Volunteer for Better Health
Remember how good it feels when you do something good for someone, particularly someone you don’t know, just because you wanted to help? Of course the obvious major benefit of volunteering is to those who are helped. That’s generally the intent—to help others. And the community as a whole benefits from volunteers helping others. But that warmth you feel inside when you volunteer and help is one of the unexpected benefits—to those who do the volunteering.
Since the benefits to the community are evident and well-known, this article will concentrate on the benefits to the volunteer, and some of them are a bit surprising. One apparent benefit to working for the betterment of your community is that you become more a part of it. As you do the volunteer work, you can see the difference you are making in the lives of those around you. That sense of making a difference can be a boost to your self-esteem and self-confidence. You feel a sense of achievement; you feel that your efforts are of value.
Did you know that volunteering can actually improve your health? A survey by United Healthcare/VolunteerMatch Do Good. Live Well. provides some compelling evidence of this. They found that 68% of those who had volunteered in the past year reported that volunteering makes them feel better physically. Twenty-nine percent of volunteers with a chronic condition reported that volunteering helps them manage their chronic illness better. Almost three-quarters of the respondents said that volunteering lowers their stress levels, and about 90% said that volunteering improves their sense of well-being and enriches their sense of purpose in life. Volunteering can also improve your mental health. Besides the sense of satisfaction you get from helping others, being a volunteer has been proven to fight depression—typically volunteers work in groups, and the interaction helps prevent isolation, which is a key risk factor in depression. Also, shifting your focus from your own problems to those of others combats depression. Volunteering is good for your health at any age, but it is especially beneficial in older adults, who benefit by having a lower mortality rate than elder non-volunteers.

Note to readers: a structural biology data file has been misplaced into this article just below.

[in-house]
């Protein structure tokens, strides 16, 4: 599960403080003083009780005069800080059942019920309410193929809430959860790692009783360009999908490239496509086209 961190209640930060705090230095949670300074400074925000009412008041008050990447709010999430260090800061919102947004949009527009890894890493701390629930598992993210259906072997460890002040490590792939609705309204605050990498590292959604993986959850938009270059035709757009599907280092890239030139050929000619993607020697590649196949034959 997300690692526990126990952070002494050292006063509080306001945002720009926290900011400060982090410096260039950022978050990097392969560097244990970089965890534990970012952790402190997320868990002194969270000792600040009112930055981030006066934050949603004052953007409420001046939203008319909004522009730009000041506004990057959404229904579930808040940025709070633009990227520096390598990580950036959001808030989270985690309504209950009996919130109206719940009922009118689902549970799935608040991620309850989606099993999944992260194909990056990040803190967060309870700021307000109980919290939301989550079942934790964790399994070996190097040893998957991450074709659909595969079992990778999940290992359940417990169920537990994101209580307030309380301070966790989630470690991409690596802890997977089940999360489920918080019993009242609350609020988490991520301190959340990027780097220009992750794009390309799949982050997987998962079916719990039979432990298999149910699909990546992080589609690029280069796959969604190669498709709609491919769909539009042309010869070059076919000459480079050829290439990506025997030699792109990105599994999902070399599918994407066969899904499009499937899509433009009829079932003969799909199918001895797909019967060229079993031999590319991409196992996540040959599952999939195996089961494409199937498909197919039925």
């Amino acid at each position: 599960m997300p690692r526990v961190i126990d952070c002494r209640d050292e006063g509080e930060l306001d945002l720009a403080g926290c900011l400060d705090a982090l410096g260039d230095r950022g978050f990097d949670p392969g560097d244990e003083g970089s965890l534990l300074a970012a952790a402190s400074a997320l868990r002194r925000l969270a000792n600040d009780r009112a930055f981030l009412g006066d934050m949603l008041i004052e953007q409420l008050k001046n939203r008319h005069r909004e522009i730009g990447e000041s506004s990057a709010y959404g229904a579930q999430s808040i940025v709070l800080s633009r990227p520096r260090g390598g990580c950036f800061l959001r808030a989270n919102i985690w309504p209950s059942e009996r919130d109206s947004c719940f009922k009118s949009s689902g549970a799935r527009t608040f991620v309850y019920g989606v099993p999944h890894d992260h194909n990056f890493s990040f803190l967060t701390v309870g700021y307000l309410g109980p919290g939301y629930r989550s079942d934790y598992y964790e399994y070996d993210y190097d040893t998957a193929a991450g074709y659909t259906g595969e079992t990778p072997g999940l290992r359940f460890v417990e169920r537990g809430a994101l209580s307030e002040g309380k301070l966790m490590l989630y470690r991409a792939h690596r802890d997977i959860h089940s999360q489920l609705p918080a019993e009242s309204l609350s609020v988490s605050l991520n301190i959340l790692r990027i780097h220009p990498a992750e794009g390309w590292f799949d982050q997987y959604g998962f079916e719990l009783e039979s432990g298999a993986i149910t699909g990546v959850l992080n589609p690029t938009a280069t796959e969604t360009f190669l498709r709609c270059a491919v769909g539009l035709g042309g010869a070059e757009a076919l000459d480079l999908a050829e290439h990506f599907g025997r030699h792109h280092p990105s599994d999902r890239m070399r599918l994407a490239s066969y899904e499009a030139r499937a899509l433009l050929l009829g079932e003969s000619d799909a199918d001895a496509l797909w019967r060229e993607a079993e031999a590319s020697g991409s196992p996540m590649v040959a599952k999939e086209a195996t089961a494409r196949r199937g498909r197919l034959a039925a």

When you volunteer, you inevitably meet new people, among them potential new networking contacts. Potential business contacts and employers are interested in your whole range of activities, not just those which pertain only to career. Volunteering is a resumé enhancer—73% of employers would recruit a candidate with volunteering experience over one without. When employers and employees volunteer together, the relationship between them is strengthened. More than 75% of volunteers who participate in service through their jobs have a more positive opinion of their employer because of the employer’s involvement in community activities. And 94% of employers believe that volunteering can add to their employees’ skills. Volunteering also provides the opportunity to practice and develop social skills; it’s easier to interact with others with whom you share a common focus.
When you volunteer, you never know when you might discover a new interest or learn a new skill. Since the choice to volunteer is yours, you can decide what you want to volunteer for. If it involves something you always wanted to learn or do, you have the perfect opportunity to develop that interest as you help others. And that newly-developed skill or interest might provide you with a new hobby or might enhance your productivity at work or your marketability in a job search.
Volunteering is a great way to teach children values. Your children watch everything you do. By watching you give back to the community, they receive a valuable lesson in how to become a good citizen—and a better person. By setting a positive example, you pass that idea on to them. Studies show that children whose parents are volunteers are 80%–90% more likely to be volunteers as adults than children of non-volunteer parents. By volunteering as a family, the parents can show their children first-hand the value of volunteering for the community and for the person. In addition, students who volunteer tend to make higher grades in school and are less likely to get into trouble or drop out of school.
You’ve heard of “payback,” right? In many instances it refers to the “an eye for an eye” mentality, but in the world of volunteers, it means something entirely different. Many people who volunteer do so out of a sense of gratitude for help they may have received in the past. It’s a way of showing appreciation for the work of volunteers who had a positive impact on their lives. Those who volunteer for this reason are often very passionate about the volunteer work they do; many see an earlier version of themselves in the people they help, and they work to give them the same help they (the volunteer) received in an earlier time and to show gratitude to the organizations that were there to be of assistance.
Whatever your reason for volunteering, don’t hesitate. Find an activity and/or an organization in your community that can benefit from your expertise, your interests, and your energy. When you volunteer, everyone benefits.